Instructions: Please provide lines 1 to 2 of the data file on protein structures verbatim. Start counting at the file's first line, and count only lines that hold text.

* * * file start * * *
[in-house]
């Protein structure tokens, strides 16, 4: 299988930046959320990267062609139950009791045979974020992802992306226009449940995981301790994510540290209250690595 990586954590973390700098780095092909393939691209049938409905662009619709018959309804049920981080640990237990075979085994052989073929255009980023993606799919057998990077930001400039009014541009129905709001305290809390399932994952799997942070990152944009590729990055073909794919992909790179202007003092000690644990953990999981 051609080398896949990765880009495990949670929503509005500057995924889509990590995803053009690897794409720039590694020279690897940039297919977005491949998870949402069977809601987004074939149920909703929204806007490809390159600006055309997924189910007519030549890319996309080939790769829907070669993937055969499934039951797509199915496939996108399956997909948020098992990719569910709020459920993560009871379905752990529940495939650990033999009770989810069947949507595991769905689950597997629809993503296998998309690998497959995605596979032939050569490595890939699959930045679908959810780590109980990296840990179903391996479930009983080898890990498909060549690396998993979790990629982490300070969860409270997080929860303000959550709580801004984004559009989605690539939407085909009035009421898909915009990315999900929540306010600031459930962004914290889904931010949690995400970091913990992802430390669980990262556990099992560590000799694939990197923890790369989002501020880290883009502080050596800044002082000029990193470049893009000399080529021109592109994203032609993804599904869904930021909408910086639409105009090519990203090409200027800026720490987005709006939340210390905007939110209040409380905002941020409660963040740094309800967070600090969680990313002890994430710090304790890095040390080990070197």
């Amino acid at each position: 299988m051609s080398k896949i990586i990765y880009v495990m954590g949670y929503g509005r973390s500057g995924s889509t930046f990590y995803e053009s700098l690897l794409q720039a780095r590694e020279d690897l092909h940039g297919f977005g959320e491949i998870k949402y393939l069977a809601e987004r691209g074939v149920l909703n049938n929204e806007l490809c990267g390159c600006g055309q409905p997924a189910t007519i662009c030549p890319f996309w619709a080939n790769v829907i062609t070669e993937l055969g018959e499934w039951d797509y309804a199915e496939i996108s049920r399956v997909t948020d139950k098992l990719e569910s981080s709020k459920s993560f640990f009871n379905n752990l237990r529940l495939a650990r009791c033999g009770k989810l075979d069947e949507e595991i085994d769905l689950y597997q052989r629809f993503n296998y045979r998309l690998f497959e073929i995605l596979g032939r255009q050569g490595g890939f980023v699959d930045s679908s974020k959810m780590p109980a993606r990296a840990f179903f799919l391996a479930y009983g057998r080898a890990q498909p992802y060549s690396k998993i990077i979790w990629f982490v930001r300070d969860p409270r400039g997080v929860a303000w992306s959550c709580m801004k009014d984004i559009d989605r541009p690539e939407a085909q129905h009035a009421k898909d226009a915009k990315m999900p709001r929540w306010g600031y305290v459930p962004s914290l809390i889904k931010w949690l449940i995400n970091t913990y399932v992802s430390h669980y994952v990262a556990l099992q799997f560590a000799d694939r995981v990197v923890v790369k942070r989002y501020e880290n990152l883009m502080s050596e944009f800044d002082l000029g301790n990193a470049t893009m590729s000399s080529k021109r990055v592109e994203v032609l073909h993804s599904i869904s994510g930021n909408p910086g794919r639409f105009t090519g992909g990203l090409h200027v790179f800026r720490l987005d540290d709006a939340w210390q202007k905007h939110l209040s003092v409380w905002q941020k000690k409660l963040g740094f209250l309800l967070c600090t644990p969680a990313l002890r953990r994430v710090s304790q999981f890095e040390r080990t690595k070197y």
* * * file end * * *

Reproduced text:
[in-house]
């Protein structure tokens, strides 16, 4: 299988930046959320990267062609139950009791045979974020992802992306226009449940995981301790994510540290209250690595 990586954590973390700098780095092909393939691209049938409905662009619709018959309804049920981080640990237990075979085994052989073929255009980023993606799919057998990077930001400039009014541009129905709001305290809390399932994952799997942070990152944009590729990055073909794919992909790179202007003092000690644990953990999981 051609080398896949990765880009495990949670929503509005500057995924889509990590995803053009690897794409720039590694020279690897940039297919977005491949998870949402069977809601987004074939149920909703929204806007490809390159600006055309997924189910007519030549890319996309080939790769829907070669993937055969499934039951797509199915496939996108399956997909948020098992990719569910709020459920993560009871379905752990529940495939650990033999009770989810069947949507595991769905689950597997629809993503296998998309690998497959995605596979032939050569490595890939699959930045679908959810780590109980990296840990179903391996479930009983080898890990498909060549690396998993979790990629982490300070969860409270997080929860303000959550709580801004984004559009989605690539939407085909009035009421898909915009990315999900929540306010600031459930962004914290889904931010949690995400970091913990992802430390669980990262556990099992560590000799694939990197923890790369989002501020880290883009502080050596800044002082000029990193470049893009000399080529021109592109994203032609993804599904869904930021909408910086639409105009090519990203090409200027800026720490987005709006939340210390905007939110209040409380905002941020409660963040740094309800967070600090969680990313002890994430710090304790890095040390080990070197």